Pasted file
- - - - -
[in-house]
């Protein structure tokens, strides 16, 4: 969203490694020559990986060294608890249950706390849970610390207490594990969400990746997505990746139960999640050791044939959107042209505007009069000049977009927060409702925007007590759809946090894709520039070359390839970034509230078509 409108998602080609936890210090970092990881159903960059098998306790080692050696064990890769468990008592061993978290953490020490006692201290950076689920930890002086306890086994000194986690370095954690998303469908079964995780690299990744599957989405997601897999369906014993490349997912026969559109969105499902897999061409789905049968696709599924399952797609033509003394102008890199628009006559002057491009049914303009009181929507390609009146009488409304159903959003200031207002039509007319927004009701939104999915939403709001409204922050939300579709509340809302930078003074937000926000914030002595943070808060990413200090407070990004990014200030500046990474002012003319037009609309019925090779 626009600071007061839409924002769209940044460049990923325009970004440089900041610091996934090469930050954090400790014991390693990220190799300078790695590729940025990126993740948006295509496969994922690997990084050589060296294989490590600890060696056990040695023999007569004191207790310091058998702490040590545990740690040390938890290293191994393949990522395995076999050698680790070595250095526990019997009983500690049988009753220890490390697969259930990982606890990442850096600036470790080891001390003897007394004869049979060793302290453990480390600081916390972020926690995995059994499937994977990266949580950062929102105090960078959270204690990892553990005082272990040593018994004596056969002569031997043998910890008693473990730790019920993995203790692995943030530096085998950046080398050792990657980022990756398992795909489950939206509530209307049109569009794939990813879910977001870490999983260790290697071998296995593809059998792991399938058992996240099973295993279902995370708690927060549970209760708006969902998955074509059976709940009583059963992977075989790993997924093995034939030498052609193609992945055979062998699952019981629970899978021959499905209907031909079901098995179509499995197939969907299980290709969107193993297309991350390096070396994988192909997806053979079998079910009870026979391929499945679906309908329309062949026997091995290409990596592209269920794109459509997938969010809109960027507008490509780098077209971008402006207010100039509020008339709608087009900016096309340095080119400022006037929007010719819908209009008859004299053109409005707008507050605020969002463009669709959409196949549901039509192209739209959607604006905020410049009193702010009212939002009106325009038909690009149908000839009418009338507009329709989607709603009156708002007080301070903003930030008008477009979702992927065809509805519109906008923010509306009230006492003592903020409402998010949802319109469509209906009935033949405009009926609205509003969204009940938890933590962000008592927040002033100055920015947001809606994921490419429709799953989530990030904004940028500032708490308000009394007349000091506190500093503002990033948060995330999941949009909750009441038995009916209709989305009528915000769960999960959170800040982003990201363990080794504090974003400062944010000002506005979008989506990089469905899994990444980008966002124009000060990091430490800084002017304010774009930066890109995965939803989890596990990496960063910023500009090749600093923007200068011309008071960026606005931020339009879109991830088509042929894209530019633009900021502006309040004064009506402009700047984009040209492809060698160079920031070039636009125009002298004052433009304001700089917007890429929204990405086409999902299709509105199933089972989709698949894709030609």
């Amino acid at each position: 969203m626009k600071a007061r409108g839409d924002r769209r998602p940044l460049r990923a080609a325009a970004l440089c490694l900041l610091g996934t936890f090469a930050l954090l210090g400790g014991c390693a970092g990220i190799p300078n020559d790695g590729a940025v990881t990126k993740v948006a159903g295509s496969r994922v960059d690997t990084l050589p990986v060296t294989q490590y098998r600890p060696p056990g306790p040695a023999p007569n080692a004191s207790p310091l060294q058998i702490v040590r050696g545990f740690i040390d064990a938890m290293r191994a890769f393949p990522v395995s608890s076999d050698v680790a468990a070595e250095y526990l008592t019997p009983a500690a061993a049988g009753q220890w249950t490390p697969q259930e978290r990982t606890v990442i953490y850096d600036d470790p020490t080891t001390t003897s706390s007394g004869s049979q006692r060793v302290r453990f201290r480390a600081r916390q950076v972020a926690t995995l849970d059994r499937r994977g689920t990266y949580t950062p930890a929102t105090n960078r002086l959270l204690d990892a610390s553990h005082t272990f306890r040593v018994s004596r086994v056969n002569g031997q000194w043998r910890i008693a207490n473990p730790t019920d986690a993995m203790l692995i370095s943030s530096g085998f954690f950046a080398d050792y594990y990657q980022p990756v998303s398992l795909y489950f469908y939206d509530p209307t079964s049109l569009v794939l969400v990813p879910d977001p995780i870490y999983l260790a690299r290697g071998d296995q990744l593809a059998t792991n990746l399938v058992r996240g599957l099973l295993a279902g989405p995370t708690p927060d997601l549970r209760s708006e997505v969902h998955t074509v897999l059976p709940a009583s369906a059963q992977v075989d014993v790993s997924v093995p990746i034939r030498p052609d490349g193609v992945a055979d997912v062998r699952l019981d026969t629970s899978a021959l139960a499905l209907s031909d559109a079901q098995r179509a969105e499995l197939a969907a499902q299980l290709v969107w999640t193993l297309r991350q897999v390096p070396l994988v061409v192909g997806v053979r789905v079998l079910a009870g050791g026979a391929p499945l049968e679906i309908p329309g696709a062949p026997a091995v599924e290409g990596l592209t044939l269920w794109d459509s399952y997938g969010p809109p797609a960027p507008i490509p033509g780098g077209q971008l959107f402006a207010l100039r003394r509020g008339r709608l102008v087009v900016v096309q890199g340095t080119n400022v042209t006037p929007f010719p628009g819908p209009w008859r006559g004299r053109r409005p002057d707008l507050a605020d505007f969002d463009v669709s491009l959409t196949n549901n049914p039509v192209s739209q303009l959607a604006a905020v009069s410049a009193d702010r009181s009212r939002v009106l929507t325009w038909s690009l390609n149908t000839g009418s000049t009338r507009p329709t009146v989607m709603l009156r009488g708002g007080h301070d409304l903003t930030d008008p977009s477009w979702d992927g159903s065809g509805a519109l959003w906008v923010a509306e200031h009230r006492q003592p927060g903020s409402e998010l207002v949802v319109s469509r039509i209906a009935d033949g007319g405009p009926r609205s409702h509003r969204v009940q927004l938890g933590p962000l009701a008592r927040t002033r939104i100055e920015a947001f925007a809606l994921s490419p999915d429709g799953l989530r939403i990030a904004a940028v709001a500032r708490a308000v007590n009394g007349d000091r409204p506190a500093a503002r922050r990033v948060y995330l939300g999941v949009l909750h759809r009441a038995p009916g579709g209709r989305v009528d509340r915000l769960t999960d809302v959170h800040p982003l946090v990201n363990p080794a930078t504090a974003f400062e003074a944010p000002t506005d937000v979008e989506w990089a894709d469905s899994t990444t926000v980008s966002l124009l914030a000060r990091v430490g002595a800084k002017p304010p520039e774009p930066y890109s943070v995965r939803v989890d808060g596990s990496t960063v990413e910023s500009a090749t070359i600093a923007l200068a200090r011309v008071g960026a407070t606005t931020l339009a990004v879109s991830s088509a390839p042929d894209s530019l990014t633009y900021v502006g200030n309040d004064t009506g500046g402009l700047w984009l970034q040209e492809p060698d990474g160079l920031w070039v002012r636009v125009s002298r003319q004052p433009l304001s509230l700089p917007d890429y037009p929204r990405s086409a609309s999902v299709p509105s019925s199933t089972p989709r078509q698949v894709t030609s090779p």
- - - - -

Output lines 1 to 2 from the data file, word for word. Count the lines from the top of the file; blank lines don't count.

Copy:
[in-house]
């Protein structure tokens, strides 16, 4: 969203490694020559990986060294608890249950706390849970610390207490594990969400990746997505990746139960999640050791044939959107042209505007009069000049977009927060409702925007007590759809946090894709520039070359390839970034509230078509 409108998602080609936890210090970092990881159903960059098998306790080692050696064990890769468990008592061993978290953490020490006692201290950076689920930890002086306890086994000194986690370095954690998303469908079964995780690299990744599957989405997601897999369906014993490349997912026969559109969105499902897999061409789905049968696709599924399952797609033509003394102008890199628009006559002057491009049914303009009181929507390609009146009488409304159903959003200031207002039509007319927004009701939104999915939403709001409204922050939300579709509340809302930078003074937000926000914030002595943070808060990413200090407070990004990014200030500046990474002012003319037009609309019925090779 626009600071007061839409924002769209940044460049990923325009970004440089900041610091996934090469930050954090400790014991390693990220190799300078790695590729940025990126993740948006295509496969994922690997990084050589060296294989490590600890060696056990040695023999007569004191207790310091058998702490040590545990740690040390938890290293191994393949990522395995076999050698680790070595250095526990019997009983500690049988009753220890490390697969259930990982606890990442850096600036470790080891001390003897007394004869049979060793302290453990480390600081916390972020926690995995059994499937994977990266949580950062929102105090960078959270204690990892553990005082272990040593018994004596056969002569031997043998910890008693473990730790019920993995203790692995943030530096085998950046080398050792990657980022990756398992795909489950939206509530209307049109569009794939990813879910977001870490999983260790290697071998296995593809059998792991399938058992996240099973295993279902995370708690927060549970209760708006969902998955074509059976709940009583059963992977075989790993997924093995034939030498052609193609992945055979062998699952019981629970899978021959499905209907031909079901098995179509499995197939969907299980290709969107193993297309991350390096070396994988192909997806053979079998079910009870026979391929499945679906309908329309062949026997091995290409990596592209269920794109459509997938969010809109960027507008490509780098077209971008402006207010100039509020008339709608087009900016096309340095080119400022006037929007010719819908209009008859004299053109409005707008507050605020969002463009669709959409196949549901039509192209739209959607604006905020410049009193702010009212939002009106325009038909690009149908000839009418009338507009329709989607709603009156708002007080301070903003930030008008477009979702992927065809509805519109906008923010509306009230006492003592903020409402998010949802319109469509209906009935033949405009009926609205509003969204009940938890933590962000008592927040002033100055920015947001809606994921490419429709799953989530990030904004940028500032708490308000009394007349000091506190500093503002990033948060995330999941949009909750009441038995009916209709989305009528915000769960999960959170800040982003990201363990080794504090974003400062944010000002506005979008989506990089469905899994990444980008966002124009000060990091430490800084002017304010774009930066890109995965939803989890596990990496960063910023500009090749600093923007200068011309008071960026606005931020339009879109991830088509042929894209530019633009900021502006309040004064009506402009700047984009040209492809060698160079920031070039636009125009002298004052433009304001700089917007890429929204990405086409999902299709509105199933089972989709698949894709030609």